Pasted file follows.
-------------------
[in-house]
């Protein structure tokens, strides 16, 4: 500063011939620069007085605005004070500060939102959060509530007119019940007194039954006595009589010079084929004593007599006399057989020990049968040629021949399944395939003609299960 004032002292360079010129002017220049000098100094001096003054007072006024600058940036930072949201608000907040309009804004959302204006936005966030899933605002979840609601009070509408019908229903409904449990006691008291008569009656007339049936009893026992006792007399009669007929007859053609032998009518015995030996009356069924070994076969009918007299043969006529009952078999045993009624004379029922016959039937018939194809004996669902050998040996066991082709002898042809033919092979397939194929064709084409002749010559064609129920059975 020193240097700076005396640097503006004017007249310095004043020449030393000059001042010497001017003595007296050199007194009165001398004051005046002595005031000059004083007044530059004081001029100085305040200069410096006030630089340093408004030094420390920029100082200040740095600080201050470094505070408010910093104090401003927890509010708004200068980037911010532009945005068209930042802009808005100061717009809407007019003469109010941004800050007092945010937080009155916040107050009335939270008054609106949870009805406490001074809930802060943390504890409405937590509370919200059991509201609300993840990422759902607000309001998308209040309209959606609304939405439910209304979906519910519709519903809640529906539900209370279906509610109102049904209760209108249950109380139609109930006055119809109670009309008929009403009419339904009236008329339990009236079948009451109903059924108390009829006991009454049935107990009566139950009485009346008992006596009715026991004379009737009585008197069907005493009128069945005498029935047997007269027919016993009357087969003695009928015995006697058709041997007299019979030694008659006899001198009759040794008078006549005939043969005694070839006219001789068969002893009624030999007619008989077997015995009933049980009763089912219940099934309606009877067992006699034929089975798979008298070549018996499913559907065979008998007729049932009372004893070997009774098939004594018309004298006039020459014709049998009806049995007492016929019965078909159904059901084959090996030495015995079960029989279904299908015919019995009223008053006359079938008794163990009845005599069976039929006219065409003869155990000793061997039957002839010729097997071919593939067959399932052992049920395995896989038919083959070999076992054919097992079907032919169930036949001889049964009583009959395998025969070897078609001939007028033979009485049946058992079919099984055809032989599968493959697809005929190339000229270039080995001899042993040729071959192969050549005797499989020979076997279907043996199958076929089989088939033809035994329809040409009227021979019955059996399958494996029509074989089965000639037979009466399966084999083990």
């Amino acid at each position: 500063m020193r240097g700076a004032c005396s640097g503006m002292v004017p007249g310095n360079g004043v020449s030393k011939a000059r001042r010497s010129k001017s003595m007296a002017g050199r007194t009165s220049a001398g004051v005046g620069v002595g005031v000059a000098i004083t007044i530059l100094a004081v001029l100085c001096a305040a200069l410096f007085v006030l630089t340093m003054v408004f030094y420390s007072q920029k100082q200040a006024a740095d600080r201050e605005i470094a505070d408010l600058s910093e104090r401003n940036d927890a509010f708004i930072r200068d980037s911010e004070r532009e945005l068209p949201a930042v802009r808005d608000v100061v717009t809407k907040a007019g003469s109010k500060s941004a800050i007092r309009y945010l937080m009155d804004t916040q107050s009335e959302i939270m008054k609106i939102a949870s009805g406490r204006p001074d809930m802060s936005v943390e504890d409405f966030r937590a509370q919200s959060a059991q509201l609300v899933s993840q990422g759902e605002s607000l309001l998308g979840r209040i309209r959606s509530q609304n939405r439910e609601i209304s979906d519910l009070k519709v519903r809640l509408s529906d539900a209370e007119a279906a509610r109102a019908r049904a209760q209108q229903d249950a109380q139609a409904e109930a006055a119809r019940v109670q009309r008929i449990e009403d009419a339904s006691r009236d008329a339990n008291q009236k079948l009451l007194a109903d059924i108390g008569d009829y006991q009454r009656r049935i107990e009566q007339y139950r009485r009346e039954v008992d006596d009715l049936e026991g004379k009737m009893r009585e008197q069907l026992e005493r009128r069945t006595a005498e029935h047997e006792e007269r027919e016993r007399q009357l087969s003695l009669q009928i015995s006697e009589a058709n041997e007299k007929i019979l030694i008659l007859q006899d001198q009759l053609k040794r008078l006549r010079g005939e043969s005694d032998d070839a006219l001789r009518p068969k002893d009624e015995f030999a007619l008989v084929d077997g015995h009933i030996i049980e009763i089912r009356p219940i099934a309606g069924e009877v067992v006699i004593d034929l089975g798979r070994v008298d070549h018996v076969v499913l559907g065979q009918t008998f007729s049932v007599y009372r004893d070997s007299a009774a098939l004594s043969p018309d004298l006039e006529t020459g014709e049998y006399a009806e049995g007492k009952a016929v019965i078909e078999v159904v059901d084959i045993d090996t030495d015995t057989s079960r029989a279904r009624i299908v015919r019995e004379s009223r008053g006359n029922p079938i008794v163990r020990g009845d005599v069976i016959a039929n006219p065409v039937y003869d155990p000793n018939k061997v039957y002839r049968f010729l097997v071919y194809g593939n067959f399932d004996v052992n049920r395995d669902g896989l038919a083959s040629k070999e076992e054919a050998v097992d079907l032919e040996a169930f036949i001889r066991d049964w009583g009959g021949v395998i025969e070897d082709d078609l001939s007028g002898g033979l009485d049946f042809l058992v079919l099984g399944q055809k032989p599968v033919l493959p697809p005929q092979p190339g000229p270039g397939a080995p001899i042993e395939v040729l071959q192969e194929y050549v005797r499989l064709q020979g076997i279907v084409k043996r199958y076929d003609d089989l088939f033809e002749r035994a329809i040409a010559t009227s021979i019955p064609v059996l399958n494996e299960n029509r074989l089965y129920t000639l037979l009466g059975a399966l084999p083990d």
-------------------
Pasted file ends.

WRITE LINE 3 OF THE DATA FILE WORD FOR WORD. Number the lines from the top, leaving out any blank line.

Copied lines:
């Amino acid at each position: 500063m020193r240097g700076a004032c005396s640097g503006m002292v004017p007249g310095n360079g004043v020449s030393k011939a000059r001042r010497s010129k001017s003595m007296a002017g050199r007194t009165s220049a001398g004051v005046g620069v002595g005031v000059a000098i004083t007044i530059l100094a004081v001029l100085c001096a305040a200069l410096f007085v006030l630089t340093m003054v408004f030094y420390s007072q920029k100082q200040a006024a740095d600080r201050e605005i470094a505070d408010l600058s910093e104090r401003n940036d927890a509010f708004i930072r200068d980037s911010e004070r532009e945005l068209p949201a930042v802009r808005d608000v100061v717009t809407k907040a007019g003469s109010k500060s941004a800050i007092r309009y945010l937080m009155d804004t916040q107050s009335e959302i939270m008054k609106i939102a949870s009805g406490r204006p001074d809930m802060s936005v943390e504890d409405f966030r937590a509370q919200s959060a059991q509201l609300v899933s993840q990422g759902e605002s607000l309001l998308g979840r209040i309209r959606s509530q609304n939405r439910e609601i209304s979906d519910l009070k519709v519903r809640l509408s529906d539900a209370e007119a279906a509610r109102a019908r049904a209760q209108q229903d249950a109380q139609a409904e109930a006055a119809r019940v109670q009309r008929i449990e009403d009419a339904s006691r009236d008329a339990n008291q009236k079948l009451l007194a109903d059924i108390g008569d009829y006991q009454r009656r049935i107990e009566q007339y139950r009485r009346e039954v008992d006596d009715l049936e026991g004379k009737m009893r009585e008197q069907l026992e005493r009128r069945t006595a005498e029935h047997e006792e007269r027919e016993r007399q009357l087969s003695l009669q009928i015995s006697e009589a058709n041997e007299k007929i019979l030694i008659l007859q006899d001198q009759l053609k040794r008078l006549r010079g005939e043969s005694d032998d070839a006219l001789r009518p068969k002893d009624e015995f030999a007619l008989v084929d077997g015995h009933i030996i049980e009763i089912r009356p219940i099934a309606g069924e009877v067992v006699i004593d034929l089975g798979r070994v008298d070549h018996v076969v499913l559907g065979q009918t008998f007729s049932v007599y009372r004893d070997s007299a009774a098939l004594s043969p018309d004298l006039e006529t020459g014709e049998y006399a009806e049995g007492k009952a016929v019965i078909e078999v159904v059901d084959i045993d090996t030495d015995t057989s079960r029989a279904r009624i299908v015919r019995e004379s009223r008053g006359n029922p079938i008794v163990r020990g009845d005599v069976i016959a039929n006219p065409v039937y003869d155990p000793n018939k061997v039957y002839r049968f010729l097997v071919y194809g593939n067959f399932d004996v052992n049920r395995d669902g896989l038919a083959s040629k070999e076992e054919a050998v097992d079907l032919e040996a169930f036949i001889r066991d049964w009583g009959g021949v395998i025969e070897d082709d078609l001939s007028g002898g033979l009485d049946f042809l058992v079919l099984g399944q055809k032989p599968v033919l493959p697809p005929q092979p190339g000229p270039g397939a080995p001899i042993e395939v040729l071959q192969e194929y050549v005797r499989l064709q020979g076997i279907v084409k043996r199958y076929d003609d089989l088939f033809e002749r035994a329809i040409a010559t009227s021979i019955p064609v059996l399958n494996e299960n029509r074989l089965y129920t000639l037979l009466g059975a399966l084999p083990d």